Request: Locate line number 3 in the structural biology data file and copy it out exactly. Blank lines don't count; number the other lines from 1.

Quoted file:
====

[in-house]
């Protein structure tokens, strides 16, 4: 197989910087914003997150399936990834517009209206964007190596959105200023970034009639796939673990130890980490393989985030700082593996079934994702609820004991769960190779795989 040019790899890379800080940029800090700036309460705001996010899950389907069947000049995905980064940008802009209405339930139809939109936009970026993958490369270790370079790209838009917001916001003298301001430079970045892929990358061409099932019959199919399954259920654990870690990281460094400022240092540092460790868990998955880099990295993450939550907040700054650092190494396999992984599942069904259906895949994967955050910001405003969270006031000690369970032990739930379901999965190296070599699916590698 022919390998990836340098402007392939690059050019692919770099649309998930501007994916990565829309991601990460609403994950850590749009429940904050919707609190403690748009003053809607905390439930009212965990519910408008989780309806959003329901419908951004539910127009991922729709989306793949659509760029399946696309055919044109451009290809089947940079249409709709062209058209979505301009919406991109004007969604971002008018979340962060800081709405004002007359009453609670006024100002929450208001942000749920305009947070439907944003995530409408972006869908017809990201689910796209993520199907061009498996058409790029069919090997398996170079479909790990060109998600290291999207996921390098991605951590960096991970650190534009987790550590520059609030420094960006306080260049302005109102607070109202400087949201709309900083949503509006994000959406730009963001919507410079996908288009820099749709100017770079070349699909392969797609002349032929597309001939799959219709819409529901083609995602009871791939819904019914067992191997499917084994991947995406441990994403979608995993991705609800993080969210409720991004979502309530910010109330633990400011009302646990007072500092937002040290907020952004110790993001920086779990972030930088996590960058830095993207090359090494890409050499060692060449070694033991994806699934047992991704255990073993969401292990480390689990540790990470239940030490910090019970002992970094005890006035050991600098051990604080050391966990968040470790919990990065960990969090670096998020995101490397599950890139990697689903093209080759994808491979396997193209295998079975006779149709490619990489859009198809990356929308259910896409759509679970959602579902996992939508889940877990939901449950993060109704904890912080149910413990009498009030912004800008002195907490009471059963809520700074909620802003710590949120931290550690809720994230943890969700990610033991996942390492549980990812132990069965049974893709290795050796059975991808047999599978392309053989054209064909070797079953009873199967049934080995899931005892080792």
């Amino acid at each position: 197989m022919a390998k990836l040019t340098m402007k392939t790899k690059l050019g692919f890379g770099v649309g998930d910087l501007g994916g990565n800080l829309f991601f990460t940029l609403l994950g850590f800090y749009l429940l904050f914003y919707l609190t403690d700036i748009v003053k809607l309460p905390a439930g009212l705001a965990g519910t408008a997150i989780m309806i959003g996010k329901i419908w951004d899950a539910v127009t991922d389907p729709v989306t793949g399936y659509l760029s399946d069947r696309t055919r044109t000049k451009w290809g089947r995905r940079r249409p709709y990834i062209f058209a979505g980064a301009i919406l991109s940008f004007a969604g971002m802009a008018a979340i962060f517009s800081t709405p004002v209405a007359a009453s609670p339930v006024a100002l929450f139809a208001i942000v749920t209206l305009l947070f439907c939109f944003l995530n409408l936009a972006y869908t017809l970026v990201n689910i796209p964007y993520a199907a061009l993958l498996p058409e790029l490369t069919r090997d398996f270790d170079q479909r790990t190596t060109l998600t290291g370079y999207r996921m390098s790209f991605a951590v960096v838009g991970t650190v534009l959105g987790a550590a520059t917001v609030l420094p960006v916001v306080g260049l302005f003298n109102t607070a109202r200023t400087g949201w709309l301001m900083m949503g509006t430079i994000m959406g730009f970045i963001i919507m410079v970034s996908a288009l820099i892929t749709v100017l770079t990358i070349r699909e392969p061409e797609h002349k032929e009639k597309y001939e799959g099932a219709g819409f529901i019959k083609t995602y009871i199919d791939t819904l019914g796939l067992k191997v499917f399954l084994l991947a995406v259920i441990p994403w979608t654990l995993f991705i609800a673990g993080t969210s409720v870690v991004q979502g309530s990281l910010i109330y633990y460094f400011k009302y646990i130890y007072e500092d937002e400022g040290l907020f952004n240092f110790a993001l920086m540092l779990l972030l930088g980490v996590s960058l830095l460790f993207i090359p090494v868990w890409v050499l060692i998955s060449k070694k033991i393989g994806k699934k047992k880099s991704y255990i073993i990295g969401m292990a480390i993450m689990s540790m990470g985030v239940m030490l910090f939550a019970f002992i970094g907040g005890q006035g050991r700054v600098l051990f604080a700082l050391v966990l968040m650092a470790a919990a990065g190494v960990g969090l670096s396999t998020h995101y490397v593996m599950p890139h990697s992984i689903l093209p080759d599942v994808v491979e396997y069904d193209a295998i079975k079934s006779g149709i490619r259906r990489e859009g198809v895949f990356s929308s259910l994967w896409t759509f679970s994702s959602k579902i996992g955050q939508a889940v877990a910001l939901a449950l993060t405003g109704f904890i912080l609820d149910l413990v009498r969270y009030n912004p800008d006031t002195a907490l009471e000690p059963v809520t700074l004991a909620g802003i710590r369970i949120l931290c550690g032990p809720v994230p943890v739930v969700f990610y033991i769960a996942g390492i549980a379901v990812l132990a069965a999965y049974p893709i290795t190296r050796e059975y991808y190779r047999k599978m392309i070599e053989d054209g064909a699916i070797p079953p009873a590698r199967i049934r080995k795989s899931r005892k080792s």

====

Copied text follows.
């Amino acid at each position: 197989m022919a390998k990836l040019t340098m402007k392939t790899k690059l050019g692919f890379g770099v649309g998930d910087l501007g994916g990565n800080l829309f991601f990460t940029l609403l994950g850590f800090y749009l429940l904050f914003y919707l609190t403690d700036i748009v003053k809607l309460p905390a439930g009212l705001a965990g519910t408008a997150i989780m309806i959003g996010k329901i419908w951004d899950a539910v127009t991922d389907p729709v989306t793949g399936y659509l760029s399946d069947r696309t055919r044109t000049k451009w290809g089947r995905r940079r249409p709709y990834i062209f058209a979505g980064a301009i919406l991109s940008f004007a969604g971002m802009a008018a979340i962060f517009s800081t709405p004002v209405a007359a009453s609670p339930v006024a100002l929450f139809a208001i942000v749920t209206l305009l947070f439907c939109f944003l995530n409408l936009a972006y869908t017809l970026v990201n689910i796209p964007y993520a199907a061009l993958l498996p058409e790029l490369t069919r090997d398996f270790d170079q479909r790990t190596t060109l998600t290291g370079y999207r996921m390098s790209f991605a951590v960096v838009g991970t650190v534009l959105g987790a550590a520059t917001v609030l420094p960006v916001v306080g260049l302005f003298n109102t607070a109202r200023t400087g949201w709309l301001m900083m949503g509006t430079i994000m959406g730009f970045i963001i919507m410079v970034s996908a288009l820099i892929t749709v100017l770079t990358i070349r699909e392969p061409e797609h002349k032929e009639k597309y001939e799959g099932a219709g819409f529901i019959k083609t995602y009871i199919d791939t819904l019914g796939l067992k191997v499917f399954l084994l991947a995406v259920i441990p994403w979608t654990l995993f991705i609800a673990g993080t969210s409720v870690v991004q979502g309530s990281l910010i109330y633990y460094f400011k009302y646990i130890y007072e500092d937002e400022g040290l907020f952004n240092f110790a993001l920086m540092l779990l972030l930088g980490v996590s960058l830095l460790f993207i090359p090494v868990w890409v050499l060692i998955s060449k070694k033991i393989g994806k699934k047992k880099s991704y255990i073993i990295g969401m292990a480390i993450m689990s540790m990470g985030v239940m030490l910090f939550a019970f002992i970094g907040g005890q006035g050991r700054v600098l051990f604080a700082l050391v966990l968040m650092a470790a919990a990065g190494v960990g969090l670096s396999t998020h995101y490397v593996m599950p890139h990697s992984i689903l093209p080759d599942v994808v491979e396997y069904d193209a295998i079975k079934s006779g149709i490619r259906r990489e859009g198809v895949f990356s929308s259910l994967w896409t759509f679970s994702s959602k579902i996992g955050q939508a889940v877990a910001l939901a449950l993060t405003g109704f904890i912080l609820d149910l413990v009498r969270y009030n912004p800008d006031t002195a907490l009471e000690p059963v809520t700074l004991a909620g802003i710590r369970i949120l931290c550690g032990p809720v994230p943890v739930v969700f990610y033991i769960a996942g390492i549980a379901v990812l132990a069965a999965y049974p893709i290795t190296r050796e059975y991808y190779r047999k599978m392309i070599e053989d054209g064909a699916i070797p079953p009873a590698r199967i049934r080995k795989s899931r005892k080792s």